Standing before the winding circular path, I paused. The last time I’d done walking meditation, my rebellious mind had refused to focus, filling with even more thoughts. Now, on a sunny January morning in Maiden Rock, Wisconsin, I was about to attempt the impossible yet again. Only this time, I faced a snow-covered labyrinth—a twisting trail carved out of the prairie stretching behind Journey Inn.
John Hufftaker and Charlene Torchia opened Journey Inn in 2006 as a retreat: although just an hour-and-a-half from the Twin Cities, cell-phone reception is limited at the inn, and silence blankets the air. Everything about the place is eco-friendly, from the clay-based paint and geothermal heating to the organic body-care products. The décor is green, too. Chunks of salvaged wood adorn door frames in the common room and locally made mugs hang from refurbished hooks, ready to be filled with hot tea.
My room for the night, the Air Room, was minimally furnished yet pleasantly comfortable. Soft-white walls and a light-blue ceiling gave the space a celestial feel, and the ever-present scent of lavender lulled me into a Zen-like trance that lasted into the morning.
After a savory, colorful brunch (roasted sweet potatoes, Swiss chard frittata, fresh fruit, and a mixed-green salad), it was time to tackle the labyrinth. The premise of a labyrinth is simple: enter with a question, ponder it while walking the path that winds to and from the middle, leave with a resolution. Some people have proclaimed it a life-changing experience. I, however, was skeptical.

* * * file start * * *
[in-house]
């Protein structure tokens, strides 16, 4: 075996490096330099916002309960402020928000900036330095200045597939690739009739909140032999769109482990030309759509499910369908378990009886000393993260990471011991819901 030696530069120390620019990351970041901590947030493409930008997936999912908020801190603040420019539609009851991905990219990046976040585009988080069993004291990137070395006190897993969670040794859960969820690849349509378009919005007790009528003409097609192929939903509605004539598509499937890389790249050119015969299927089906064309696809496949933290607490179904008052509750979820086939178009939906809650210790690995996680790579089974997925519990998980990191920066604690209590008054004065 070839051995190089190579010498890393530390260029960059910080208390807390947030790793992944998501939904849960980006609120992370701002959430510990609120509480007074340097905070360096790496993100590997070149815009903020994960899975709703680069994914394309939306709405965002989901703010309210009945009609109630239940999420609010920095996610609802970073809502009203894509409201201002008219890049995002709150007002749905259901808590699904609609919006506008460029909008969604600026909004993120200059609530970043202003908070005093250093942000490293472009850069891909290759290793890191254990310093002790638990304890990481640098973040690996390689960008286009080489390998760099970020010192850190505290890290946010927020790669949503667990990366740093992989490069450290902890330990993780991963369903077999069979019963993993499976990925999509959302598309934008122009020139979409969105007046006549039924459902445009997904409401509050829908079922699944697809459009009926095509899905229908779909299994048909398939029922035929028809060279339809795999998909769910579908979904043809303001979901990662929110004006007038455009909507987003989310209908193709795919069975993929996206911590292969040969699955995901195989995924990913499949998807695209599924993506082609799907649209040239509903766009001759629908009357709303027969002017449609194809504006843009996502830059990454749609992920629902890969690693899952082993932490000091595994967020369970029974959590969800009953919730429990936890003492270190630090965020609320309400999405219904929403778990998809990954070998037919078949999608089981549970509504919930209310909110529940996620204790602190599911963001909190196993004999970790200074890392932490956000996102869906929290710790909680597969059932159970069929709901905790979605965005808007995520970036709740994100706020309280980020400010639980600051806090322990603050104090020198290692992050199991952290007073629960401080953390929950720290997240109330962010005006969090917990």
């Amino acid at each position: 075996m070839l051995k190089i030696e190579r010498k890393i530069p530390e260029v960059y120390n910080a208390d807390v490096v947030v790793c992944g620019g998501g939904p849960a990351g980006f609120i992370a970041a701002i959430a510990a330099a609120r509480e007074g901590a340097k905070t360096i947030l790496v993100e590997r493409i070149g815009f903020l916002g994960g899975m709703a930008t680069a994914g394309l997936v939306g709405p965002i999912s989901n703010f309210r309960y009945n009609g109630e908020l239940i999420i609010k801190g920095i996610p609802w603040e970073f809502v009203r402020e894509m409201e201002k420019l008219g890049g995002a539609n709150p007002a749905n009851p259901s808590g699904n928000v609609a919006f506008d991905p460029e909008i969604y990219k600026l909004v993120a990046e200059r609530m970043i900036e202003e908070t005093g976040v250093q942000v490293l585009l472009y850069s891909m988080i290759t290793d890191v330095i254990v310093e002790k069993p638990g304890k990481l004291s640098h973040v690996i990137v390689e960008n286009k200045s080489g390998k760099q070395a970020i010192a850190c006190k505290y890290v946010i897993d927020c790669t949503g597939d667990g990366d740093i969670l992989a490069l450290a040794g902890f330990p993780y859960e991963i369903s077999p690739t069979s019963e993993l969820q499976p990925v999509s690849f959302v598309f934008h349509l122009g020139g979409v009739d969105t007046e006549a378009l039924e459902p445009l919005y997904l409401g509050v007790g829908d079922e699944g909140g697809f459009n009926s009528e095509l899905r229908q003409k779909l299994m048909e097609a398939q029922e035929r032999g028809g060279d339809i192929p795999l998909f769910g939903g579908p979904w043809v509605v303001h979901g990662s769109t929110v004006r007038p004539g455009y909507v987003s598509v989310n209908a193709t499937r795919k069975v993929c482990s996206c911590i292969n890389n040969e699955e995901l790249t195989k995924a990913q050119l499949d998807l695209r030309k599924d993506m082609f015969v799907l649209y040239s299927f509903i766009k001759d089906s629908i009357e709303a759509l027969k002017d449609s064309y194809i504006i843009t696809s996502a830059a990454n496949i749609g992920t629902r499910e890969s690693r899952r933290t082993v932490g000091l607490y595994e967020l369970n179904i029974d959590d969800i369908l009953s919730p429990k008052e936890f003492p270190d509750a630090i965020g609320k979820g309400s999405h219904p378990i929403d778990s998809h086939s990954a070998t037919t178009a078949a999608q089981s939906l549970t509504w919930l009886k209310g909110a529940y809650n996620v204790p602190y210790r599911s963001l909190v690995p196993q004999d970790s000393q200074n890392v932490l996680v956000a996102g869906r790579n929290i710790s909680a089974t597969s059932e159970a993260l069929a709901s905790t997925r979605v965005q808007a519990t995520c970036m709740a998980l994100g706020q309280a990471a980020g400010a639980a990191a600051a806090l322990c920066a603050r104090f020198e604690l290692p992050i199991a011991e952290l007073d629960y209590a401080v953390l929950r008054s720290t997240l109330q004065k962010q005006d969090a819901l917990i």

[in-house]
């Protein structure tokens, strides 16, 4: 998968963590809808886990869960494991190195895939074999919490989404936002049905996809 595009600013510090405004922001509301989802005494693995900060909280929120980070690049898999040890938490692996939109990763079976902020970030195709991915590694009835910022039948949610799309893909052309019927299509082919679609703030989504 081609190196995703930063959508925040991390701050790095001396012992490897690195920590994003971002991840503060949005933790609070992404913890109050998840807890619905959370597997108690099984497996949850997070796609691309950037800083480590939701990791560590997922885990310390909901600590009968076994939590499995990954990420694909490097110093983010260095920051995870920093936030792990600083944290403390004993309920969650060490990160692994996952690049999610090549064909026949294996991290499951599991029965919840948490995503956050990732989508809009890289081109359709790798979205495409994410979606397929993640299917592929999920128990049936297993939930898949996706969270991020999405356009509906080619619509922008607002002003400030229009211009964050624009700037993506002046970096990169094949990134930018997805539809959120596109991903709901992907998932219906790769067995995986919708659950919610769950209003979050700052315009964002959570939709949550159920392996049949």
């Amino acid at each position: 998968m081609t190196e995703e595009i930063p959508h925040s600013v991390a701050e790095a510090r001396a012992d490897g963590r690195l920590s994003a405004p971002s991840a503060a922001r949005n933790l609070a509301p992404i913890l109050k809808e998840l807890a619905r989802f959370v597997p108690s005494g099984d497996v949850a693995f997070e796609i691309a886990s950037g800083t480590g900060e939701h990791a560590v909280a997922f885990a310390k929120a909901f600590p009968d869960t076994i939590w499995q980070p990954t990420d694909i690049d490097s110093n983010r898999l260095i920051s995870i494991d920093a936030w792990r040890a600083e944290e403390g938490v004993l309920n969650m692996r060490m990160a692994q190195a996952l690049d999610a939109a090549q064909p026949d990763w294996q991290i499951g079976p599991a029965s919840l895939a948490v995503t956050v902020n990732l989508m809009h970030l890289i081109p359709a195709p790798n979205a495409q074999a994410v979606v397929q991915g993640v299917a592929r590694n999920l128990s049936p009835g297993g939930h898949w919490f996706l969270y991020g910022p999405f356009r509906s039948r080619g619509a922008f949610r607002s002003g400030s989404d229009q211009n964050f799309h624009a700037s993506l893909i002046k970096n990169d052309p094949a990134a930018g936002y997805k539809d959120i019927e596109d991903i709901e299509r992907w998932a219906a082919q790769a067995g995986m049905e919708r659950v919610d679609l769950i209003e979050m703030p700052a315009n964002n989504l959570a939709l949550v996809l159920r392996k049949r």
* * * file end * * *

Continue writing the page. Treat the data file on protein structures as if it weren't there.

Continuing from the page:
I began my walk with a multitude of thoughts swarming in my head: I should waterproof my boots. Did I need that second cup of coffee? I wonder what the roads are like. But slowly a solitary concern surfaced—a worry I thought I’d resolved weeks earlier. Step by step, as I weighed the pros and cons and played the “what if” game, I felt my anxiety melt into acceptance until finally a new thought took over: All I can do is live life for right now, so what’s the point in worrying about the future or fretting about the past?
And then I was out. Somewhere within the labyrinth’s curves, I’d done what I had been trying to do for weeks: let go. Whether or not it was life-changing, I can’t really say. But it definitely was a journey.
MNMO’s guide to Maiden Rock
WHAT TO DO
Plan your visit to Journey Inn around chef Linda Harding’s cooking classes. Formerly the natural-food chef for Lunds and Byerly’s, Harding now heads The Kitchen Sage as a personal chef and caterer. Classes are every other Friday at her home in Maiden Rock. They’re first come, first serve, so don’t wait to sign up.
WHAT TO EXPECT
The Friday I went, we learned the art of Japanese cooking. While rolling sushi rolls and eating enough sinus-clearing wasabi to last a lifetime, I learned all about Maiden Rock and Stockholm from my classmates: some of the area’s many musicians, artists, storeowners, and creative minds. Bring wine to share, and you’re guaranteed to make friends.
HOW TO SIGN UP
The Kitchen Sage and Journey Inn are partners of sorts: stay one night at the inn, get $10 off a class; stay two nights, get $30 off. Contact both Linda and Charlene for discount. Journey Inn, W3671 200th Ave., Maiden Rock, Wisconsin; 715-448-2424; journeyinn.net. Linda Harding, 612-964-9050, thekitchensage.com